A political researcher who had looked into Santos referred Semafor to social media accounts associated with his alleged spouse (one of which shows him and Santos together in the Capitol). A profile in a Portuguese-language outlet in 2020 identified his partner as a 24-year old pharmacist born in Brazil and noted their wedding had been delayed by the pandemic.
Santos brought up his husband on Twitter on Sunday in an exchange with Democratic Rep. Ted Lieu, D-Calif. over House Republican opposition to gay marriage. He previously claimed that his then-fiancé was threatened with termination from jobs twice during the pandemic — first for appearing maskless at Mar a Lago, then for refusing to obey a vaccine mandate due to allergies. Semafor has not independently verified either claim.
The fact “Does George Santos’ husband exist?” is a question that needs to be reported out speaks to the extreme weirdness of this situation. It’s now news when even minor parts of his biography — like working at a DISH Network call center in his early 20s — turn out to be true.
ROOM FOR DISAGREEMENT
Maybe he has a decent explanation for all of this…?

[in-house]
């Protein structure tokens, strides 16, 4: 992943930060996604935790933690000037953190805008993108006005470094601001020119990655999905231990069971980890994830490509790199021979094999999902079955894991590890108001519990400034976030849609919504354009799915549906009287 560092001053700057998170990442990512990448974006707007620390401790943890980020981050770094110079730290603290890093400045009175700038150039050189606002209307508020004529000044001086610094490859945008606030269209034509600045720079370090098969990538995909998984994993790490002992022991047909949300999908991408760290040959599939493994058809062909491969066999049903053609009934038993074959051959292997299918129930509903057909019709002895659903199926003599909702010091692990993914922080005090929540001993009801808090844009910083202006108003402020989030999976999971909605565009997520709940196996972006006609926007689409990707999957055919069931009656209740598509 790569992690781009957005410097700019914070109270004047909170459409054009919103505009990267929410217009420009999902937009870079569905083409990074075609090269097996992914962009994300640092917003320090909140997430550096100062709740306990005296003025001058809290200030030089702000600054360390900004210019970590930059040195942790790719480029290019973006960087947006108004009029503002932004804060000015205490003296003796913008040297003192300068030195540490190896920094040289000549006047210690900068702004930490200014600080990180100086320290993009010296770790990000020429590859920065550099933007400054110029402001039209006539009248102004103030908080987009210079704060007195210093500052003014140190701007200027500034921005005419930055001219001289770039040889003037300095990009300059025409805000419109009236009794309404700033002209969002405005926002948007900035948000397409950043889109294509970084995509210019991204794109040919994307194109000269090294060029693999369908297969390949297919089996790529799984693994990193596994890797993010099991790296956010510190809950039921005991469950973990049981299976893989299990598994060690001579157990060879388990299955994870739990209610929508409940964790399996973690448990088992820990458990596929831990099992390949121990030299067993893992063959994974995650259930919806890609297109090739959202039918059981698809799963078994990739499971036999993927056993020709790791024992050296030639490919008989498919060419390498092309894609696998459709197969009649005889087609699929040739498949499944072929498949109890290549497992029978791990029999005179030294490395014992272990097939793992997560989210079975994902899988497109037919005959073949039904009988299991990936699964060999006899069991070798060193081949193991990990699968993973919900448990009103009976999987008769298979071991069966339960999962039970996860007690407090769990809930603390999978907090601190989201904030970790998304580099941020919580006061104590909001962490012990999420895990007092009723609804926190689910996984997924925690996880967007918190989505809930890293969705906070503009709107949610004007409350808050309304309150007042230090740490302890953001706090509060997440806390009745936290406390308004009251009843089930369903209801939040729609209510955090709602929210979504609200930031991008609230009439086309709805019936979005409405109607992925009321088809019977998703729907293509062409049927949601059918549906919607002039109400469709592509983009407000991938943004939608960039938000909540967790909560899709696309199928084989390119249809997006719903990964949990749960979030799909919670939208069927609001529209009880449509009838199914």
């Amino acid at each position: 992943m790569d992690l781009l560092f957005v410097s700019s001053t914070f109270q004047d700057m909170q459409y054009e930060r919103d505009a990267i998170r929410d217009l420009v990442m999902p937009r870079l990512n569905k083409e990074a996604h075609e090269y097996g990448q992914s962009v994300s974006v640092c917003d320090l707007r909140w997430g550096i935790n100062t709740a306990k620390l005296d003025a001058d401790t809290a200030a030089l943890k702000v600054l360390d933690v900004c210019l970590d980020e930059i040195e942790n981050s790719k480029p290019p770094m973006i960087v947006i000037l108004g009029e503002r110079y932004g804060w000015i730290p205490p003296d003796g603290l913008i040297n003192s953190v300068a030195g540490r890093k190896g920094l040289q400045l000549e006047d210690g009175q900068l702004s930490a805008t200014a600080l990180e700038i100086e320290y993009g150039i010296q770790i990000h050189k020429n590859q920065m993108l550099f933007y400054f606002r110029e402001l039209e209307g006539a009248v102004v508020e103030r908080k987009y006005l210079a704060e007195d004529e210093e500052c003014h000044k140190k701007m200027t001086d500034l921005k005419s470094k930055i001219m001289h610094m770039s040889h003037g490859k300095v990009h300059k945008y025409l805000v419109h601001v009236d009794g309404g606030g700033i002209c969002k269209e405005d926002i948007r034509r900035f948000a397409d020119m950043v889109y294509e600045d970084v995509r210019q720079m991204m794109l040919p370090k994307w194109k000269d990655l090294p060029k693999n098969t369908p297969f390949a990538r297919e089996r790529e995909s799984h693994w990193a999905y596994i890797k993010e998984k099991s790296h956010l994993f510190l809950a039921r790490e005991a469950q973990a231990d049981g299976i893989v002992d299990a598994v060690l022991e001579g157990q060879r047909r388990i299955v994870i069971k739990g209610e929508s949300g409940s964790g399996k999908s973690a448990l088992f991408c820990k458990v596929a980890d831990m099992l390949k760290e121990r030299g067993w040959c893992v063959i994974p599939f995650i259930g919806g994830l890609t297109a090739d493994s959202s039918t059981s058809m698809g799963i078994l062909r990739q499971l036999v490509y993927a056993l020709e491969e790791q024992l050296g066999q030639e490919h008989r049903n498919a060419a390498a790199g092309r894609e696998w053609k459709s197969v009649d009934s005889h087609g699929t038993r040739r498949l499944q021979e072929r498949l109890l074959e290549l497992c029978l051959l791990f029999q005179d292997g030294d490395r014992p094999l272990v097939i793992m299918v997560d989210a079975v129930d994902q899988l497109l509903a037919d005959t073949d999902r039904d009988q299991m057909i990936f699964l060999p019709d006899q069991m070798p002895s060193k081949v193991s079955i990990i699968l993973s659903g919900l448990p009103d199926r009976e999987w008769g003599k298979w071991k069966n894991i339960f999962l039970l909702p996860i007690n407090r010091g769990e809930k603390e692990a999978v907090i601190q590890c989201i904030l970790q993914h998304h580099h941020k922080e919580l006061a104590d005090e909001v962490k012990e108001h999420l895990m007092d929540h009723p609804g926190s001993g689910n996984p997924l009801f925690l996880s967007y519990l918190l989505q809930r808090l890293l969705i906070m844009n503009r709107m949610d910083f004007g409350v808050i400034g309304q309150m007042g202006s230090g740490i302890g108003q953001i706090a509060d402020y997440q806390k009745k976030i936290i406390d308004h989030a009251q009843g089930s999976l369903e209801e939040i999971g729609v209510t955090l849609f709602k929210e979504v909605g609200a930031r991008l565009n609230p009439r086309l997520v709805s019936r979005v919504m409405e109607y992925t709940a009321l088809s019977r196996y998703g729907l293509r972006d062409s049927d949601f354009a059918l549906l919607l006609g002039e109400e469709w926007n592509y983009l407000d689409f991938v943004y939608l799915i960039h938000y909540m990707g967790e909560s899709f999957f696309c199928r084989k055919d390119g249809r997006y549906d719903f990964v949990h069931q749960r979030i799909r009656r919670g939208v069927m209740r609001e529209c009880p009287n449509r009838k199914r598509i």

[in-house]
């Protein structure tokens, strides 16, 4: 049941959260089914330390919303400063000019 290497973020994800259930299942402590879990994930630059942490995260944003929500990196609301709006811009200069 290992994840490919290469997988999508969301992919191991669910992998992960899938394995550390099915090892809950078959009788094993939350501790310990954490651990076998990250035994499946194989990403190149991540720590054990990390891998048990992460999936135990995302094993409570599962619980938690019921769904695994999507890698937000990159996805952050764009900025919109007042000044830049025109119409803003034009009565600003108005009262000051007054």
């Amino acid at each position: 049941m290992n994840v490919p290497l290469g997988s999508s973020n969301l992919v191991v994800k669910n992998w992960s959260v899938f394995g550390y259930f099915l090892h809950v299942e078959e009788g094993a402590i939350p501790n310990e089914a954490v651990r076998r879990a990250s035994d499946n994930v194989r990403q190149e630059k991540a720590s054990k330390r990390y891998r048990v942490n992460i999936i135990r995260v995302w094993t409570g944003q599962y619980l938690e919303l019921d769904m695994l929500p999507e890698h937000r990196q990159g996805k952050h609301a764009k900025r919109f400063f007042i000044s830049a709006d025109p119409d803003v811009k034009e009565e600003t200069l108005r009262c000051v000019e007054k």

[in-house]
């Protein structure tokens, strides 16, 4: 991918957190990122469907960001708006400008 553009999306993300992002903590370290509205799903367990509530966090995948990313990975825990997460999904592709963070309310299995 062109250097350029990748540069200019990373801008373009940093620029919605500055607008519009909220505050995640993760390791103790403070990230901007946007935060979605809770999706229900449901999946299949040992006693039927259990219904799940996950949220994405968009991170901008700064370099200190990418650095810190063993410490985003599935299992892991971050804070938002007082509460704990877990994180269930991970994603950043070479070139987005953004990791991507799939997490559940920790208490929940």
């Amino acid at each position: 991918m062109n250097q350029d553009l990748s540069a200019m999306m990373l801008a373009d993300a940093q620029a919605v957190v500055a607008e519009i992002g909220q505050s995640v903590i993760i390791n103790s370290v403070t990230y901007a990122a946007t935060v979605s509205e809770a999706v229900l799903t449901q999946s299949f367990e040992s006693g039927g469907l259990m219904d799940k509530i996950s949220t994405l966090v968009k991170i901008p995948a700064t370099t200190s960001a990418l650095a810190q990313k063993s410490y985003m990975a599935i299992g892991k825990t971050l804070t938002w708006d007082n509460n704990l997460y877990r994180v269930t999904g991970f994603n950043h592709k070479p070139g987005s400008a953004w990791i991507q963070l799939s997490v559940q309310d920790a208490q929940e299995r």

Kadia Goba contributed to this story
Sen. Todd Young explains why bipartisanship came back in style — and why it might be doomed
Much of Washington scoffed when Joe Biden promised to bring back the art of the bipartisan deal making as he ran for president.
But then the unthinkable occurred. During the 117th Congress, lawmakers broke through gridlock to pass major legislation backed by both parties on infrastructure, guns, computer chips, veterans’ health benefits, and marriage equality. They’re capping off that run this week with a $1.7 trillion omnibus spending bill that will provide a big jolt of aid to Ukraine and reform the Electoral Count Act to prevent another January 6th-style coup attempt.
How did it all happen? Sen. Todd Young, the Indiana Republican who helped author one of this year’s highest-profile bipartisan bills, recently offered his theory during a wide-ranging sitdown with Semafor Tuesday.
The short version? Working across the aisle helped Republicans keep the filibuster alive in a 50-50 Senate by giving Joe Manchin, D-W.V. and Kyrsten Sinema, I-Ariz. wins they could point to while under pressure from their Democratic colleagues to junk it.